‘De schrijver en de dood’ is one of Paul Driessen’s darkest and gloomiest films. His typical black humor is not absent, and is best visible in the little snapshots, which disrupt the story’s continuity for small morbid gags. But more than in any other of his films death is more disturbing than funny, and the sadness and misery are heartfelt. At the same time, it’s also one of Driessen’s most poetical films. The images are rich and full of fantasy, and in his own way Driessen creates a convincing medieval world to marvel at.

Watch ‘De schrijver en de dood’ yourself and tell me what you think:

‘De schrijver en de dood’ is available on the DVD ‘The Dutch Films of Paul Driessen’

Director: Paul Driessen
Release Date: 1985
Rating: ★★★★★
Review:

Spiegeleiland © Paul Driessen‘Spiegeleiland’ is a short and stylized animation film, which uses one scene and one perspective only.

We watch a castaway on an island and his reflection. The castaway is visited by a female companion and rescued by a ship. Or is he? The reflection tells another tale…

This simple story is told without dialogue and with the greatest economy. Like ‘Ei om zeep’ (The Killing of an Egg’) and ‘Het treinhuisje’ (Home on the Rails) we watch a single tableau. In ‘Spiegeleiland’ Driessen takes this format even further, limiting his action to a circle with only a tiny island within.

The result is without doubt one of Driessen’s strongest and most poetic films. Driessen would reuse this method of parallel depiction of reality and fantasy to a great effect in the tragic ‘The Boy Who Saw the Iceberg’ from 2000.

Watch ‘Spiegeleiland’ yourself and tell me what you think:

‘Spiegeleiland’ is available on the DVD ‘The Dutch Films of Paul Driessen’

Director: Paul Driessen
Release Date: 1982
Rating: ★★★★
Review:

Oh What A Knight © Paul Driessen‘Oh What a Knight’ is a short and funny gag film in which a knight rescues a princess from a dragon, a cyclope, a snake and a villain, only to watch her fall in love with his empty shiny armor.

Driessen’s unique animation style is most present in this cartoon. For example, the knight has an odd way of falling to pieces and reassembling himself. ‘Oh What a Knight’ is one of Driessen’s funniest films. In fact it would not be surpassed until his ‘3 Misses’ from 1998.

Watch ‘Oh What a Knight’ yourself and tell me what you think:

‘Oh What a Knight’ is avaiable on the DVD ‘The Dutch Films of Paul Driessen’

Director: Paul Driessen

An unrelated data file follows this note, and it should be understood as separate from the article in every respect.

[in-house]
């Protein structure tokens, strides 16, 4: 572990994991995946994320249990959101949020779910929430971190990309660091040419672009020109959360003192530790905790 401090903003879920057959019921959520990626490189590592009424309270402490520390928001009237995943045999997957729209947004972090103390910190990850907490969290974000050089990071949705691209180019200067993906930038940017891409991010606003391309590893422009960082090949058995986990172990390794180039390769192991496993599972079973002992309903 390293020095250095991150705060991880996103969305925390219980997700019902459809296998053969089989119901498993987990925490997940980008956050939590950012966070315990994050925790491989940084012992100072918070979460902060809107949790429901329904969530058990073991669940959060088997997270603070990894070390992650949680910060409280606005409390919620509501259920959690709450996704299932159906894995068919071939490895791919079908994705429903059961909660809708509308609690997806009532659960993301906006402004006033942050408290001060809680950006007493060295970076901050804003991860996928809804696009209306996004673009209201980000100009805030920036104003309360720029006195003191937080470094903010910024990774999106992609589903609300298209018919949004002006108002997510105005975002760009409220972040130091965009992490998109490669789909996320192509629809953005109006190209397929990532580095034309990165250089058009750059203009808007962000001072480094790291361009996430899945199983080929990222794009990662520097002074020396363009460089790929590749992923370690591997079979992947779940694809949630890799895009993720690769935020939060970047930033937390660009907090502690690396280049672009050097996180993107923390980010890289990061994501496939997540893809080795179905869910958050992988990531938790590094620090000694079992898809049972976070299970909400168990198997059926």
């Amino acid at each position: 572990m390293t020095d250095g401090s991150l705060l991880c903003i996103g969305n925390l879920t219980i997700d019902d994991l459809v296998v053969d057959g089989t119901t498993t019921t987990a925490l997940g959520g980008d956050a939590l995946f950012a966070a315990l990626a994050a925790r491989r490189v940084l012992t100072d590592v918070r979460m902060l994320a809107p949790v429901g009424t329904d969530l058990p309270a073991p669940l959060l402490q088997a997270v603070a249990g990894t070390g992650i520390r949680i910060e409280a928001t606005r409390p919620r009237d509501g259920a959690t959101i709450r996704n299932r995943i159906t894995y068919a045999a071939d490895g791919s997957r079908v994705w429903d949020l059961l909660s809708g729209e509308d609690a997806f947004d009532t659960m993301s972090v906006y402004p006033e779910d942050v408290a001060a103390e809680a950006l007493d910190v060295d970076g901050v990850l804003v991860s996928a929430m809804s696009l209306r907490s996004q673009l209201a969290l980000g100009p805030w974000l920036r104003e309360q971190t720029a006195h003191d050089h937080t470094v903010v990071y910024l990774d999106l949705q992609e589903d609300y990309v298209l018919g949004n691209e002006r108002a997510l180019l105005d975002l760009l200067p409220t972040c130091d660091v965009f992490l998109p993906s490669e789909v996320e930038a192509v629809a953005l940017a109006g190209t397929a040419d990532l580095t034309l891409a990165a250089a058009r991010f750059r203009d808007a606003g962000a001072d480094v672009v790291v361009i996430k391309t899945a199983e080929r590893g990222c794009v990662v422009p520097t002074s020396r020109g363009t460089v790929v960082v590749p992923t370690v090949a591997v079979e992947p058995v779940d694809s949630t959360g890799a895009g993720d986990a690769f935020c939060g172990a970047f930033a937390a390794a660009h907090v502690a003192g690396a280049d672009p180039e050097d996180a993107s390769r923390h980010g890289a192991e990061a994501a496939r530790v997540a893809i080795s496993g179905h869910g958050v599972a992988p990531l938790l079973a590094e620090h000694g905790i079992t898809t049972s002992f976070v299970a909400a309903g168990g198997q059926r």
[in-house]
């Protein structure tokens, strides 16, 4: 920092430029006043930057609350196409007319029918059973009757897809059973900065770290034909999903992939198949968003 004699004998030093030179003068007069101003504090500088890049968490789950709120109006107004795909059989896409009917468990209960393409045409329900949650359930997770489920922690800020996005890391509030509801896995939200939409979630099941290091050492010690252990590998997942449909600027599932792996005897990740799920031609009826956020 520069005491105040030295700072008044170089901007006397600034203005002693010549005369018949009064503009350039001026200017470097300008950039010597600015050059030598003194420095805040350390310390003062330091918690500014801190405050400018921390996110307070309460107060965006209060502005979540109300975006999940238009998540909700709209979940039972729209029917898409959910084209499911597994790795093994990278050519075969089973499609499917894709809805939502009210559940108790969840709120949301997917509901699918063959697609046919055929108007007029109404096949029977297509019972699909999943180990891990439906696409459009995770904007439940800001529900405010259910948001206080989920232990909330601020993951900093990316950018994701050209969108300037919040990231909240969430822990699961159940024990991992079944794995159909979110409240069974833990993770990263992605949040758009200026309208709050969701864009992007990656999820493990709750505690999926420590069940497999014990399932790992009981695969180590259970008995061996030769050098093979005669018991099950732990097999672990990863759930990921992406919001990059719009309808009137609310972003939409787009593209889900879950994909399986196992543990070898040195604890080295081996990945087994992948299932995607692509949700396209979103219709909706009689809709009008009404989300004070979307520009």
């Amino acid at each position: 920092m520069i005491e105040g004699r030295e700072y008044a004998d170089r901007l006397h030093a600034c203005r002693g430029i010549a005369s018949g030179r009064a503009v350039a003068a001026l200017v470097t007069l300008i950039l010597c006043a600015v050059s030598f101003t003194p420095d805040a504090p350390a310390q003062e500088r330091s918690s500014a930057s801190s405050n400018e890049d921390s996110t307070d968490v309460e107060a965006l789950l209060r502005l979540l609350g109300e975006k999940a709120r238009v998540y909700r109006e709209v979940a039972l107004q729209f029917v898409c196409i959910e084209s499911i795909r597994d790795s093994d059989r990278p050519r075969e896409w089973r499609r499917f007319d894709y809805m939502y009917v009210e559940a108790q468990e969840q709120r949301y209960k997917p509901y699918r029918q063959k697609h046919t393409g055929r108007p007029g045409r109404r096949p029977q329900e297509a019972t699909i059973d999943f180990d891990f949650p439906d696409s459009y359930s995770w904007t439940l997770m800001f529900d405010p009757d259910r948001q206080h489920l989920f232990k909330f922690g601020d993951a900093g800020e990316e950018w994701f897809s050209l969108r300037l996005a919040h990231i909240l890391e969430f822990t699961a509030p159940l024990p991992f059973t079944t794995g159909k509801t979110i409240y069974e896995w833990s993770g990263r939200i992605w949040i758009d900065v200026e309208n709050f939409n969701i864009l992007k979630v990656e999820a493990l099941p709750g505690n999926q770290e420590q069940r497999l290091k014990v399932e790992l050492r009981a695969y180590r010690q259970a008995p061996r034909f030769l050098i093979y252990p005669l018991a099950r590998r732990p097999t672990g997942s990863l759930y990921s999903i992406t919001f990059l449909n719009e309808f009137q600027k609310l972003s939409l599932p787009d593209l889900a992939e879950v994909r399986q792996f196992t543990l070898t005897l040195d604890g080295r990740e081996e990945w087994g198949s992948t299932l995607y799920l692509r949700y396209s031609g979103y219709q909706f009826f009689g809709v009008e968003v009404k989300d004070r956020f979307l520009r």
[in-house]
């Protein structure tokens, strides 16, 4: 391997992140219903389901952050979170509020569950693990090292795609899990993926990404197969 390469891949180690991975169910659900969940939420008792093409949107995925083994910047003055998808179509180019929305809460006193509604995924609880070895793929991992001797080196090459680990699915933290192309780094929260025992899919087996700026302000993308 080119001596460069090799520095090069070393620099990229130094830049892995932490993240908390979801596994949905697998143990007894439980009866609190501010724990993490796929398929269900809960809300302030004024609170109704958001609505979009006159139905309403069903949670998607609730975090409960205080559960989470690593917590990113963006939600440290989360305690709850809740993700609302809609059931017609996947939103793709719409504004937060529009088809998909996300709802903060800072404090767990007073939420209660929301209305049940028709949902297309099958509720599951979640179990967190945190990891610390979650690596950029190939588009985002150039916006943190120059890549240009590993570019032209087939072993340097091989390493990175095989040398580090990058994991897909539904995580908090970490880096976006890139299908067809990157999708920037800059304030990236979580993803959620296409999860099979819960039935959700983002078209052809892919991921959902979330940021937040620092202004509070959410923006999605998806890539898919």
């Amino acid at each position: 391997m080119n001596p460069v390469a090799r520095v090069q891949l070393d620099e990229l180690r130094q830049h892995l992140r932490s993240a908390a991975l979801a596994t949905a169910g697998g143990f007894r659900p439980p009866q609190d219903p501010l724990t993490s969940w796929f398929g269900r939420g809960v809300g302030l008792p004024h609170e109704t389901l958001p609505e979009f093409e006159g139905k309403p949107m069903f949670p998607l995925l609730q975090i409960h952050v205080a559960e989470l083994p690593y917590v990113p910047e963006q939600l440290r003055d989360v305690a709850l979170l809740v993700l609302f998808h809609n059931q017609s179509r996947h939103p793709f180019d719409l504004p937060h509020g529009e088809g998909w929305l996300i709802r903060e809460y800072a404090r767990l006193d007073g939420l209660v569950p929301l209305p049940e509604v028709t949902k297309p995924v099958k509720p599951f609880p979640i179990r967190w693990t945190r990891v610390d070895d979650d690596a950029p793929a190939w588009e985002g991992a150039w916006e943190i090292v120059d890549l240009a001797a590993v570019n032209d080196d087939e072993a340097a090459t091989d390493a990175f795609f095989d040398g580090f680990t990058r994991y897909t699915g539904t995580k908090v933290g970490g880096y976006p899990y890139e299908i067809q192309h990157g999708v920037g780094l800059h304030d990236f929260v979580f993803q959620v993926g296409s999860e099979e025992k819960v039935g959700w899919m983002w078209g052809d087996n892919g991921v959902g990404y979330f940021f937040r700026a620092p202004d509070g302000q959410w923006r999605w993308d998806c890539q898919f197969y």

Release Date: 1981
Rating: ★★★★★
Review:

Het treinhuisje (Home on the Rails) © Paul Driessen‘Het treinhuisje’ is one of Paul Driessen’s most beautiful films.

This short builds on the surreal concept of a home built right on a railway track. The daily life of the couple living in the house is dominated by a train passing right through their home at certain times.

With simple and direct storytelling Driessen sets the drama, in which this very train ruins the life of the couple. All the time we stick inside the couple’s home. Only when the man tells of his misfortunes, we shortly cut to the outside world. Ironically, it’s the railway itself that ruins the couple’s life.

The story is told without dialogue, and supported by beautiful country music. The emotions of the couple are depicted well, and are very subtle. However, the film also shows Driessen’s typical animation style at its most radical: the film’s surrealism is enhanced by strange disappearances of the characters when they cross the room and by a ghostly avant-image of the train before it really enters the house.

The film also shares the trademark morbid humor with other Driessen films, especially in the cuckoo clock and in the persistent fly bugging the characters throughout the picture. Nevertheless, the melancholy atmosphere dominates, and its the film’s drama that impresses the viewer time and time again.

Watch ‘Het treinhuisje’ yourself and tell me what you think:

‘Het treinhuisje’ is available on the DVD ‘The Dutch Films of Paul Driessen’

Director: Paul Driessen
Release Date: 1980
Rating: ★★★★
Review:

Ter land, ter zee en in de lucht © Paul DriessenIn this film Paul Driessen experiments with the split screen for the first time.

Here we see three narrow frames: the left frame (Land) depicting a sleeping man, the middle one (Air) a bird, and the right one (Sea) a couple on a boat on the ocean. The story involves several themes explored in all three frames, which at times interact but only come together in the end

Like many of Paul Driessen’s shorts ‘Te land ter zee en in de lucht’ involves morbid humor, including a running gag of an ark sinking several times. The film uses no dialogue and no music, only sound effects with very effective results.